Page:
In terms of the amnesty month, the recent report on small arms and light weapons referred to above highlighted the need for focusing on private possession and use of small arms and light weapons. In this regard the 860th meeting of the PSC stressed ‘the need for improved measures to regulate nonstate actor possession of small arms and light weapons, in order to prevent the diversion or misuse
of weapons and encourages Member States to implement initiatives that are in line with the Africa Amnesty Month’.

However, there is a need for national level measures including the boosting of state-based provision of security services for encouraging the surrender of weapons in the hands of non-state actors and reporting on how and whether member states are observing the Amnesty month. Central to this is the need for finding ways of establishing or restoring the capacity particularly of states lacking effective provision of security to all their populations. This is directly linked to security sector governance as a measure of conflict prevention.

With respect to the AU Roadmap on Silencing the Guns, tomorrow’s session affords an opportunity for taking stock of where implementation of the Roadmap stands and the progress made towards achieving its ambitious objectives. Also important is the lessons to be learned from the process of elaboration and implementation of the Roadmap, including in terms of identification of areas of intervention and effective implementation of relevant measures. With 2020 only months away, it would be of particular interest to PSC members to discuss what will happen post-2020.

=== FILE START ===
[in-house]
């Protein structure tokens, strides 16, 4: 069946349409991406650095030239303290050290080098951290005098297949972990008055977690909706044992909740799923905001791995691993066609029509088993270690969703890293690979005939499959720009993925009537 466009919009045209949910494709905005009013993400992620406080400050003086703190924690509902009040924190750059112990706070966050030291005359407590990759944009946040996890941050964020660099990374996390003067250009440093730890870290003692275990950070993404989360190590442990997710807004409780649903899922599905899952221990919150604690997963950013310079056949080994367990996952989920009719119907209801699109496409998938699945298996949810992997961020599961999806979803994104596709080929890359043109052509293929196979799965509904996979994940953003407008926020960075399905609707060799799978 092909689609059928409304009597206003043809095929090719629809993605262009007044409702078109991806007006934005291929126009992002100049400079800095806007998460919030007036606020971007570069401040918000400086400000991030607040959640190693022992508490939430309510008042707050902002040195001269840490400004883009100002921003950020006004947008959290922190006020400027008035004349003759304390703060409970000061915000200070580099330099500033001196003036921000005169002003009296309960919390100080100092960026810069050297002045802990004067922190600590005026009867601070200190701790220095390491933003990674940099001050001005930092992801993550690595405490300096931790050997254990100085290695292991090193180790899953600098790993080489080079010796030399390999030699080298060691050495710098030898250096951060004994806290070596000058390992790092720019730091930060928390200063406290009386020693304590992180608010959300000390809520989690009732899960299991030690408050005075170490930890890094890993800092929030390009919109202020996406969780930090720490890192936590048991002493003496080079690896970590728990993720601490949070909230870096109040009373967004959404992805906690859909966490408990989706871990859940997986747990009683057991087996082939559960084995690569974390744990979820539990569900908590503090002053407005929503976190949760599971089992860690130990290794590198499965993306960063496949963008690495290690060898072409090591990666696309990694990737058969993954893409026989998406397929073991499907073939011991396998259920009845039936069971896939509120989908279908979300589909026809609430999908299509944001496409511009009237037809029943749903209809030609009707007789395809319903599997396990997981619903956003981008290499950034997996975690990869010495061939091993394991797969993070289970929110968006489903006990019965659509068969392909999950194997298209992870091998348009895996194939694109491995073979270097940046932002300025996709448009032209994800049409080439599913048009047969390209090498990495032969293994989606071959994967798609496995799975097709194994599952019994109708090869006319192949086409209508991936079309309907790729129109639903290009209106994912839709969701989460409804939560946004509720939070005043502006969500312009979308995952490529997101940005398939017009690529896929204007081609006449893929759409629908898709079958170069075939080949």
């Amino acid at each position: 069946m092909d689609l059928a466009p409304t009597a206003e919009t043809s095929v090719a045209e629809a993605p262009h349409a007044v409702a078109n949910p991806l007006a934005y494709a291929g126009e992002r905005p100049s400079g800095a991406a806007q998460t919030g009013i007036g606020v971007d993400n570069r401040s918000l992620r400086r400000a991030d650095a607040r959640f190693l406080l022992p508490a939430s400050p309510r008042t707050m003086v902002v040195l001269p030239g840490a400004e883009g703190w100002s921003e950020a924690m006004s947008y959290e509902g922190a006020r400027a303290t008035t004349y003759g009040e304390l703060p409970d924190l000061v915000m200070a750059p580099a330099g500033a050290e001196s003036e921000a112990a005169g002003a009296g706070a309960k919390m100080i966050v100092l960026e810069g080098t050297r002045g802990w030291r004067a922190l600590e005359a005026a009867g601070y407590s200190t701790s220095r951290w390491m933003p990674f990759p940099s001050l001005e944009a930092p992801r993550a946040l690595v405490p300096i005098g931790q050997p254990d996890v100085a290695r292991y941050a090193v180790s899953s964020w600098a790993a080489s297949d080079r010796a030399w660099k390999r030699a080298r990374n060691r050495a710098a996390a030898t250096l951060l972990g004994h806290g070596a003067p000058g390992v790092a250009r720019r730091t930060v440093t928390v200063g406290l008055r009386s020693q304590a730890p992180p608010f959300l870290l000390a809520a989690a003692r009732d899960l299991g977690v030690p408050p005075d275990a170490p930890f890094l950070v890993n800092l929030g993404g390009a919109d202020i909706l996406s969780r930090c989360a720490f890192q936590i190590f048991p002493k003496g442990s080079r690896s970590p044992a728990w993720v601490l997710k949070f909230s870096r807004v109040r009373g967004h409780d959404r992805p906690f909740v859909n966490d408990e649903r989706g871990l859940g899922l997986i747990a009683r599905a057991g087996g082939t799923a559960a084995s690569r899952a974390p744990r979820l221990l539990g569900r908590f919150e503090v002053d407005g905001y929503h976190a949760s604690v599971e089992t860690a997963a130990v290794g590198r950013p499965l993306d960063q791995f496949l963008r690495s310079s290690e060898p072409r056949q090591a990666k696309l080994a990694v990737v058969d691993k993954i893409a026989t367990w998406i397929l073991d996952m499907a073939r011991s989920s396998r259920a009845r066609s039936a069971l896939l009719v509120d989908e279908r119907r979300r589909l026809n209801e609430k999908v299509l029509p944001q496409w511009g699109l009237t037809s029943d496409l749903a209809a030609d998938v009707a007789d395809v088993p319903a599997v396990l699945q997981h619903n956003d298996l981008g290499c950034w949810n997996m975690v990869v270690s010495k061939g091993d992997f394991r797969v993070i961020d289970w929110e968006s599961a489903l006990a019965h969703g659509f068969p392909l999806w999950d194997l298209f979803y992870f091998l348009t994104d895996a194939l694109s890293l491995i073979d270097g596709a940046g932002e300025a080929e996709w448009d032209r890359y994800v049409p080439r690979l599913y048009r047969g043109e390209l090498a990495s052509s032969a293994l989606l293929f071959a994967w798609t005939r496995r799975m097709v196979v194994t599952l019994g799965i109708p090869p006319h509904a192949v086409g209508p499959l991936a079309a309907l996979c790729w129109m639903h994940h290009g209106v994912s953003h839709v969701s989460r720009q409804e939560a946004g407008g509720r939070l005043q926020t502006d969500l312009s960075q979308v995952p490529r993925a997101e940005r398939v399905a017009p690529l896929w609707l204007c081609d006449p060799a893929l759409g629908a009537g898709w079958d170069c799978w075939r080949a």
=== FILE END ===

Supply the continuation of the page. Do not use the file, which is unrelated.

The expected outcome of the session is a press statement. The Council may highlight that the prospects for sustainable peace and stability are ensured by the extent to which SSR is anchored on the state of security broadly defined, instead of a narrow focus on certain security institutions. The PSC may reiterate its previous decisions for Member States and RECs/Regional Mechanisms to submit reports to Council, through the AUC, on the actions taken in implementing the Africa Amnesty Month, to feed in its report to the upcoming Assembly. With respect to the Roadmap on Silencing the Guns by 2020, the PSC could request the AU Commission to provide it with a comprehensive report reviewing implementation of the Roadmap and proposing on how the agenda on silencing the guns by 2020 will be followed up post-2020.